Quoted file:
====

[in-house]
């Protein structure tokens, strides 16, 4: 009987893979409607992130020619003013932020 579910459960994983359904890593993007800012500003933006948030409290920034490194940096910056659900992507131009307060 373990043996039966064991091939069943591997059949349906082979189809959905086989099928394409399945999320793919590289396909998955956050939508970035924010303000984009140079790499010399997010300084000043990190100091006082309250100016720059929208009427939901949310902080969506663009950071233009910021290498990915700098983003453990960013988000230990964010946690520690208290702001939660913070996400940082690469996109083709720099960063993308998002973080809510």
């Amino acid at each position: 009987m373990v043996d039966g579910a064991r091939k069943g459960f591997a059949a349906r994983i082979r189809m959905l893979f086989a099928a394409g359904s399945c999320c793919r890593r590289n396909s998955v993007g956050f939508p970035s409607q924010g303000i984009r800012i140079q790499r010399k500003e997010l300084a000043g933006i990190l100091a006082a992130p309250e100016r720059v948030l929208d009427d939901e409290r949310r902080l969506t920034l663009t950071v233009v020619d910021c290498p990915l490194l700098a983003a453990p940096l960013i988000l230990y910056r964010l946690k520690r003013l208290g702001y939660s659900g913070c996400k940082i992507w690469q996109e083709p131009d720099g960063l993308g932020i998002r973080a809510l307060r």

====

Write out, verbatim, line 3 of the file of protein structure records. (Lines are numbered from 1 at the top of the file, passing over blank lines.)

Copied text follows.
């Amino acid at each position: 009987m373990v043996d039966g579910a064991r091939k069943g459960f591997a059949a349906r994983i082979r189809m959905l893979f086989a099928a394409g359904s399945c999320c793919r890593r590289n396909s998955v993007g956050f939508p970035s409607q924010g303000i984009r800012i140079q790499r010399k500003e997010l300084a000043g933006i990190l100091a006082a992130p309250e100016r720059v948030l929208d009427d939901e409290r949310r902080l969506t920034l663009t950071v233009v020619d910021c290498p990915l490194l700098a983003a453990p940096l960013i988000l230990y910056r964010l946690k520690r003013l208290g702001y939660s659900g913070c996400k940082i992507w690469q996109e083709p131009d720099g960063l993308g932020i998002r973080a809510l307060r």